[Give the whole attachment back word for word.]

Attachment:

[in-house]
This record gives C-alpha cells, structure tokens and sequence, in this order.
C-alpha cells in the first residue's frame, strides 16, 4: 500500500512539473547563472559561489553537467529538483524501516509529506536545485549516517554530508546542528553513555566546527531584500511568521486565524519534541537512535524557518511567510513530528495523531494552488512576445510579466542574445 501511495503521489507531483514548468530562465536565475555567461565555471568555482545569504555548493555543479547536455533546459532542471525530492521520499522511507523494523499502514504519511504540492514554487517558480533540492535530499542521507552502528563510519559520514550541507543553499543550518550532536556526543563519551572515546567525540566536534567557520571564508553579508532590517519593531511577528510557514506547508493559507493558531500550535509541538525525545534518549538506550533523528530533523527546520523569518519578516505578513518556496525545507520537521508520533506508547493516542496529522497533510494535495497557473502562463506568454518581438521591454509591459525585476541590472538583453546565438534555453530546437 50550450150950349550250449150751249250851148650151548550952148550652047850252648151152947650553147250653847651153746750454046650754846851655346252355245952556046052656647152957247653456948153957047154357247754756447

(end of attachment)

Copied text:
[in-house]
This record gives C-alpha cells, structure tokens and sequence, in this order.
C-alpha cells in the first residue's frame, strides 16, 4: 500500500512539473547563472559561489553537467529538483524501516509529506536545485549516517554530508546542528553513555566546527531584500511568521486565524519534541537512535524557518511567510513530528495523531494552488512576445510579466542574445 501511495503521489507531483514548468530562465536565475555567461565555471568555482545569504555548493555543479547536455533546459532542471525530492521520499522511507523494523499502514504519511504540492514554487517558480533540492535530499542521507552502528563510519559520514550541507543553499543550518550532536556526543563519551572515546567525540566536534567557520571564508553579508532590517519593531511577528510557514506547508493559507493558531500550535509541538525525545534518549538506550533523528530533523527546520523569518519578516505578513518556496525545507520537521508520533506508547493516542496529522497533510494535495497557473502562463506568454518581438521591454509591459525585476541590472538583453546565438534555453530546437 50550450150950349550250449150751249250851148650151548550952148550652047850252648151152947650553147250653847651153746750454046650754846851655346252355245952556046052656647152957247653456948153957047154357247754756447